Dems Grill HHS Nominee Price About Trump Comments, Stock Holdings

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McConnell (R-KY) said “promptly but in manageable pieces.” Without providing details, Price indicated that there wouldn’t be a gap between the ACA and the new plan Congress puts together. “Nobody is interested in pulling the rug out from under anybody,” Price said. “It’s imperative that people with health coverage keep coverage and hopefully move to more choices for them and their families.”

Price said Tuesday issues with healthcare costs, accessibility, and choices—being able to see the doctor you want—are at the “heart and center of where we ought to be putting our attention.”

The market for individual insurance—the roughly 18 million people aren’t on Medicare or Medicaid plans, and don’t have insurance through their jobs—is in a “downward spiral” due to increasing costs and lack of options for patients, he said. “Patients are making decisions about not getting the kind of care they need because they can’t afford the deductible,” Price said.

Democratic senators also grilled Price over potential ethical breaches. They brought up allegations that he benefitted from inside information when trading the stock of Australian biotech Innate Immunotherapeutics. (Rep. Chris Collins (R-NY) is also under fire for his large ownership of the same company, which could benefit from new rules to speed up drug trials passed recently in the 21st Century Cures Act.)

They also questioned the timing of Price’s stock purchases in several biotech companies, including joint replacement manufacturer Zimmer Biomet Holdings (NYSE: ZBH). The Zimmer purchase came just days before he proposed a bill, the HIP Act, that would help the company. Price denied all impropriety and said his broker made the purchases without his knowledge. Still, Sen. Patty Murray (D-Wash) called for an independent investigation into the transactions.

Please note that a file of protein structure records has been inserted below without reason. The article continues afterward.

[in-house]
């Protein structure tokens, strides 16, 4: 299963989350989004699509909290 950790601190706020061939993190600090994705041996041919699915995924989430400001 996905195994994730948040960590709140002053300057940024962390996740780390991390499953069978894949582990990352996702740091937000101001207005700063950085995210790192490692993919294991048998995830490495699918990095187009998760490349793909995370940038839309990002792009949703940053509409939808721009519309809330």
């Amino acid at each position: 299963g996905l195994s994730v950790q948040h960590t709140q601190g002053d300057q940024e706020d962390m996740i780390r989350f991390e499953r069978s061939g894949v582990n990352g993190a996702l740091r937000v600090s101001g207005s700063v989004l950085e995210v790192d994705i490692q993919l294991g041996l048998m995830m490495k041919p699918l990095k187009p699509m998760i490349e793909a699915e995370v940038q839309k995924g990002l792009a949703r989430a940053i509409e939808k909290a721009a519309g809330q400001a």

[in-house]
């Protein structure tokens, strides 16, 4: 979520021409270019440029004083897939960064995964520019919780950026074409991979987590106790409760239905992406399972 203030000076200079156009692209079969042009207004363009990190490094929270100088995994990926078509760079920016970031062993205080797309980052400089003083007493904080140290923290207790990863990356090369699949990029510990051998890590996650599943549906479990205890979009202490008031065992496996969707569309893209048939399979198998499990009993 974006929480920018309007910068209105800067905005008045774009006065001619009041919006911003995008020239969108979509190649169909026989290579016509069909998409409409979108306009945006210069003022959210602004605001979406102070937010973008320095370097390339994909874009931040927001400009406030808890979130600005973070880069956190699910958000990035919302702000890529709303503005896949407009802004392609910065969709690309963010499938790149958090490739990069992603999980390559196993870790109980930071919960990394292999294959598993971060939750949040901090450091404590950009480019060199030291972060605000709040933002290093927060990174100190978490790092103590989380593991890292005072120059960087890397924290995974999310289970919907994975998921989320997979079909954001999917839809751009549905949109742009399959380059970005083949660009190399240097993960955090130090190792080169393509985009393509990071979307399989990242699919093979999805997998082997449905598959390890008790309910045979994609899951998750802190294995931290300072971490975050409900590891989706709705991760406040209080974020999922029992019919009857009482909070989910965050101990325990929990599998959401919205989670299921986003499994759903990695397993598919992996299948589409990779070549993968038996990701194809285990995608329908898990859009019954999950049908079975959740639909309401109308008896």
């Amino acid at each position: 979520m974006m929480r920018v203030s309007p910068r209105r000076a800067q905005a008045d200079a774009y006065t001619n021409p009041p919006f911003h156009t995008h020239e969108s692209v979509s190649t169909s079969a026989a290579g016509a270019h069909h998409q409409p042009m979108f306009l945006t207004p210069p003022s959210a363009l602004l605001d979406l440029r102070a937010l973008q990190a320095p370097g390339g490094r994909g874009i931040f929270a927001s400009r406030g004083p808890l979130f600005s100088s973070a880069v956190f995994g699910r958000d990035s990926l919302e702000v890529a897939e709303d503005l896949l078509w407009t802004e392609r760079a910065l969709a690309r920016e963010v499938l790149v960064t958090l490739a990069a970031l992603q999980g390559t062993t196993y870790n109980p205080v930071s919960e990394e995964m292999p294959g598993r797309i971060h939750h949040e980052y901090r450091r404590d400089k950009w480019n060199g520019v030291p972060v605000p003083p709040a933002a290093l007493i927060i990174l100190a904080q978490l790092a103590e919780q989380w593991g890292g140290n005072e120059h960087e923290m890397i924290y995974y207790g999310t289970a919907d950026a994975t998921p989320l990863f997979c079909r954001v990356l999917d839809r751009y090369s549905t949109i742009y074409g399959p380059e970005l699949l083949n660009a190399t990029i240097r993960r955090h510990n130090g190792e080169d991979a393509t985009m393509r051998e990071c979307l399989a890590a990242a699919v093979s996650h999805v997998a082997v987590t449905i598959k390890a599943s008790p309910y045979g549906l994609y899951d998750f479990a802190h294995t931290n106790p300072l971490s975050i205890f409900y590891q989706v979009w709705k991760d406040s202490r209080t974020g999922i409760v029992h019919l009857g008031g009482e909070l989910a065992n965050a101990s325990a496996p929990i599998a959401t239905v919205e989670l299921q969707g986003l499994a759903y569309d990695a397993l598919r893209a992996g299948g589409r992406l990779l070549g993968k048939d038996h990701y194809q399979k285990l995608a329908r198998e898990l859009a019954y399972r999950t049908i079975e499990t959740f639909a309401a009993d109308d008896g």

Senators also challenged Price on his budget proposals that would cut Medicare spending by $449 billion and Medicaid funding to state governments by more than $1 trillion over the next 10 years, despite Trump’s assertions that such funding won’t be cut. Price didn’t address Trump’s comments specifically, saying instead that money isn’t the “metric” used to judge the success of those programs. “What we believe is appropriate is to make certain that the individuals who are receiving the care actually receive the care,” he said.

The HELP Committee won’t vote on Price’s nomination; that task goes to the Senate Finance Committee next Tuesday.

Photo of U.S. Capitol by Kevin Dooley via a Creative Commons 2.0 license.

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